ZFIN ID: ZDB-PUB-060323-27
Chemoreceptor plasticity and respiratory acclimation in the zebrafish Danio rerio
Vulesevic, B., McNeill, B., and Perry, S.F.
Date: 2006
Source: The Journal of experimental biology   209(7): 1261-1273 (Journal)
Registered Authors: Perry, Steve F.
Keywords: none
MeSH Terms:
  • Adaptation, Physiological/physiology*
  • Animals
  • Carbon Dioxide/administration & dosage
  • Cell Count
  • Chemoreceptor Cells/physiology*
  • Fluorescent Antibody Technique
  • Gills/chemistry
  • Gills/cytology
  • Gills/physiology
  • Microscopy, Confocal
  • Neuroepithelial Cells/cytology
  • Neuronal Plasticity
  • Oxygen/administration & dosage
  • Oxygen/analysis*
  • Sodium Cyanide/administration & dosage
  • Water/chemistry*
  • Zebrafish/physiology*
PubMed: 16547298 Full text @ J. Exp. Biol.
ABSTRACT
The goals of this study were to assess the respiratory consequences of exposing adult zebrafish Danio rerio to chronic changes in water gas composition (hypoxia, hyperoxia or hypercapnia) and to determine if any ensuing effects could be related to morphological changes in branchial chemoreceptors. To accomplish these goals, we first modified and validated an established non-invasive technique for continuous monitoring of breathing frequency and relative breathing amplitude in adult fish. Under normal conditions 20% of zebrafish exhibited an episodic breathing pattern that was composed of breathing and non-breathing (pausing/apneic) periods. The pausing frequency was reduced by acute hypoxia (Pw(O)2<130 mmHg) and increased by acute hyperoxia (Pw(O)2>300 mmHg), but was unaltered by acute hypercapnia. Fish were exposed for 28 days to hyperoxia (Pw(O)2>350 mmHg), or hypoxia (Pw(O)2=30 mmHg) or hypercapnia (Pw(CO)2=9 mmHg). Their responses to acute hypoxia or hypercapnia were then compared to the response of control fish kept for 28 days in normoxic and normocapnic water. In control fish, the ventilatory response to acute hypoxia consisted of an increase in breathing frequency while the response to acute hypercapnia was an increase in relative breathing amplitude. The stimulus promoting the hyperventilation during hypercapnia was increased Pw(CO)2 rather than decreased pH. Exposure to prolonged hyperoxia decreased the capacity of fish to increase breathing frequency during hypoxia and prevented the usual increase in breathing amplitude during acute hypercapnia. In fish previously exposed to hyperoxia, episodic breathing continued during acute hypoxia until Pw(O)2 had fallen below 70 mmHg. In fish chronically exposed to hypoxia, resting breathing frequency was significantly reduced (from 191+/-12 to 165+/-16 min(-1)); however, the ventilatory responses to hypoxia and hypercapnia were unaffected. Long-term exposure of fish to hypercapnic water did not markedly modify the breathing response to acute hypoxia and modestly blunted the response to hypercapnia. To determine whether branchial chemoreceptors were being influenced by long-term acclimation, all four groups of fish were acutely exposed to increasing doses of the O(2) chemoreceptor stimulant, sodium cyanide, dissolved in inspired water. Consistent with the blunting of the ventilatory response to hypoxia, the fish pre-exposed to hyperoxia also exhibited a blunted response to NaCN. Pre-exposure to hypoxia was without effect whereas prior exposure to hypercapnia increased the ventilatory responses to cyanide. To assess the impact of acclimation to varying gas levels on branchial O(2) chemoreceptors, the numbers of neuroepithelial cells (NECs) of the gill filament were quantified using confocal immunofluorescence microscopy. Consistent with the blunting of reflex ventilatory responses, fish exposed to chronic hyperoxia exhibited a significant decrease in the density of NECs from 36.8+/-2.8 to 22.7+/-2.3 filament(-1).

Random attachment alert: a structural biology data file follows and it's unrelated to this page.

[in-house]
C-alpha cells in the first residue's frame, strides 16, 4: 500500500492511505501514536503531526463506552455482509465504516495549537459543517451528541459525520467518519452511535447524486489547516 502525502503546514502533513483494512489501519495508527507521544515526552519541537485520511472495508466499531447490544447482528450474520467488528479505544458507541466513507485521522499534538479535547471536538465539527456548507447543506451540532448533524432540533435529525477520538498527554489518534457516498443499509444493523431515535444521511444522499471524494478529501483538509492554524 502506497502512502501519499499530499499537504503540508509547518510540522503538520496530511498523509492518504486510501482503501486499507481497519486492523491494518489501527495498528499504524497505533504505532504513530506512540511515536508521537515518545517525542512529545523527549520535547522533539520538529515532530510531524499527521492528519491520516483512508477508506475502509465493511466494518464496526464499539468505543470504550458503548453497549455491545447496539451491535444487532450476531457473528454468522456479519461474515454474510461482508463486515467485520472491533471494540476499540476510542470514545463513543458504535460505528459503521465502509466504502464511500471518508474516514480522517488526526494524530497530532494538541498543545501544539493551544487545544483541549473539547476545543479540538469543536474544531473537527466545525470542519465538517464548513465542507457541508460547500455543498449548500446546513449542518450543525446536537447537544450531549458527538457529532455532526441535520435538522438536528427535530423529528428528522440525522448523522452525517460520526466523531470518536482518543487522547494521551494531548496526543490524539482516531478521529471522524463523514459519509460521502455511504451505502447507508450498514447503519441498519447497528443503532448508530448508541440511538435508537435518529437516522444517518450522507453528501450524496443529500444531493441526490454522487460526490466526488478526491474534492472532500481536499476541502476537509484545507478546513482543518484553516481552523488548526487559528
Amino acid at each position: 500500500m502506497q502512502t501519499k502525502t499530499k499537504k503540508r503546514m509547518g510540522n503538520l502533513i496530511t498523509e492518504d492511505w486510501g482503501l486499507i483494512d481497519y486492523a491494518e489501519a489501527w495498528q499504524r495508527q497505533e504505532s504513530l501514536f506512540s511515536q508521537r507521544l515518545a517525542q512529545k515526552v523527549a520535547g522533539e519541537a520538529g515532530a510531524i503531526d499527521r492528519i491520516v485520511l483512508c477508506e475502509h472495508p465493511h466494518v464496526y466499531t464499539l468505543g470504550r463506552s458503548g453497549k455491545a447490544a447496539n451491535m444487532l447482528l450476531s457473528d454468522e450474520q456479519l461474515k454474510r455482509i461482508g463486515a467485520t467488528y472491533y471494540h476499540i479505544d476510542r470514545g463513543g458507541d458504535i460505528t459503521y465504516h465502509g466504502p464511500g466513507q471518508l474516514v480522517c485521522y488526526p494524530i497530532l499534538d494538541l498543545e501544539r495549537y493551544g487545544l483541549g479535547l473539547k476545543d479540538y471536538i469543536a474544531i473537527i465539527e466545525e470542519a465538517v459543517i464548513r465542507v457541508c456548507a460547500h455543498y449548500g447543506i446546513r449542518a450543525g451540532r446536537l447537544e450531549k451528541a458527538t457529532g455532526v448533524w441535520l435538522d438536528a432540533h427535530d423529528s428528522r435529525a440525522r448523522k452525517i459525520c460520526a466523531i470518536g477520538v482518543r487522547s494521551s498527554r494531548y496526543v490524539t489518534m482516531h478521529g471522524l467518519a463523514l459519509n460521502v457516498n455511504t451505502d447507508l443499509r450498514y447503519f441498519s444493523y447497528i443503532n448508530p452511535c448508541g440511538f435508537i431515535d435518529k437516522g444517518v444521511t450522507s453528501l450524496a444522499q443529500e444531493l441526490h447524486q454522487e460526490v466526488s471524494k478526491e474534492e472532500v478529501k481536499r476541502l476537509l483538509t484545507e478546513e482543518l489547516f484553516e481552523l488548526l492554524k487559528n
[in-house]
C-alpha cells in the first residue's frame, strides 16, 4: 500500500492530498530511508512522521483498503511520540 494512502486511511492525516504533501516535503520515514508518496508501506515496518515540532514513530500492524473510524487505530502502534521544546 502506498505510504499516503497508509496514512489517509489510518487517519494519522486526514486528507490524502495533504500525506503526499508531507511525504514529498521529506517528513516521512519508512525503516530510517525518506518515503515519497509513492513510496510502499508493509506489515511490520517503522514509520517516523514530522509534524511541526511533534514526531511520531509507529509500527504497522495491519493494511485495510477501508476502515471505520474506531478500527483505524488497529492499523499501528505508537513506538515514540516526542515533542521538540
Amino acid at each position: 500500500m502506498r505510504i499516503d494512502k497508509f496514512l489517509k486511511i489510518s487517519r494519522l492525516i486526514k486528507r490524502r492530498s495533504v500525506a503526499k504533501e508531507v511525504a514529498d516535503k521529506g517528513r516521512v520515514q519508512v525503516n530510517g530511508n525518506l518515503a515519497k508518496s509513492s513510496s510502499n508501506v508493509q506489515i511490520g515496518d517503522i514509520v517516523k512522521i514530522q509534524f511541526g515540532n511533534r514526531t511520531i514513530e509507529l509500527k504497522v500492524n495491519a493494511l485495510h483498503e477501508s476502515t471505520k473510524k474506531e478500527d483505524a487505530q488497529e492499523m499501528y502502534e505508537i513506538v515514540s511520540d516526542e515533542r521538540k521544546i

ADDITIONAL INFORMATION No data available